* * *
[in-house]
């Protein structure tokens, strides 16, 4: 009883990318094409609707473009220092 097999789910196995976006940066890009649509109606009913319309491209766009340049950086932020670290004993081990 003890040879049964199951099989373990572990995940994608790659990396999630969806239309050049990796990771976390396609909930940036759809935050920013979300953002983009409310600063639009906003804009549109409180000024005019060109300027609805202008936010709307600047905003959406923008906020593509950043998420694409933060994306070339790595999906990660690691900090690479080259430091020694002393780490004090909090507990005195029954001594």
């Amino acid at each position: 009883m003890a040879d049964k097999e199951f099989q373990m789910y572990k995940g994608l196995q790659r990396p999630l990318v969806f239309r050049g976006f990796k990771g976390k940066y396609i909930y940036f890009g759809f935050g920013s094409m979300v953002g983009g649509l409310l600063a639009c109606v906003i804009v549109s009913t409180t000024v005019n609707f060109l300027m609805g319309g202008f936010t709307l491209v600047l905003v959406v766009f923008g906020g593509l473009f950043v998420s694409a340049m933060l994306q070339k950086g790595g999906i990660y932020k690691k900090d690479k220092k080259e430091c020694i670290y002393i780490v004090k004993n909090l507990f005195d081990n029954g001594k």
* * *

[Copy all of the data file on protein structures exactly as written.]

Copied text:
[in-house]
């Protein structure tokens, strides 16, 4: 009883990318094409609707473009220092 097999789910196995976006940066890009649509109606009913319309491209766009340049950086932020670290004993081990 003890040879049964199951099989373990572990995940994608790659990396999630969806239309050049990796990771976390396609909930940036759809935050920013979300953002983009409310600063639009906003804009549109409180000024005019060109300027609805202008936010709307600047905003959406923008906020593509950043998420694409933060994306070339790595999906990660690691900090690479080259430091020694002393780490004090909090507990005195029954001594």
């Amino acid at each position: 009883m003890a040879d049964k097999e199951f099989q373990m789910y572990k995940g994608l196995q790659r990396p999630l990318v969806f239309r050049g976006f990796k990771g976390k940066y396609i909930y940036f890009g759809f935050g920013s094409m979300v953002g983009g649509l409310l600063a639009c109606v906003i804009v549109s009913t409180t000024v005019n609707f060109l300027m609805g319309g202008f936010t709307l491209v600047l905003v959406v766009f923008g906020g593509l473009f950043v998420s694409a340049m933060l994306q070339k950086g790595g999906i990660y932020k690691k900090d690479k220092k080259e430091c020694i670290y002393i780490v004090k004993n909090l507990f005195d081990n029954g001594k």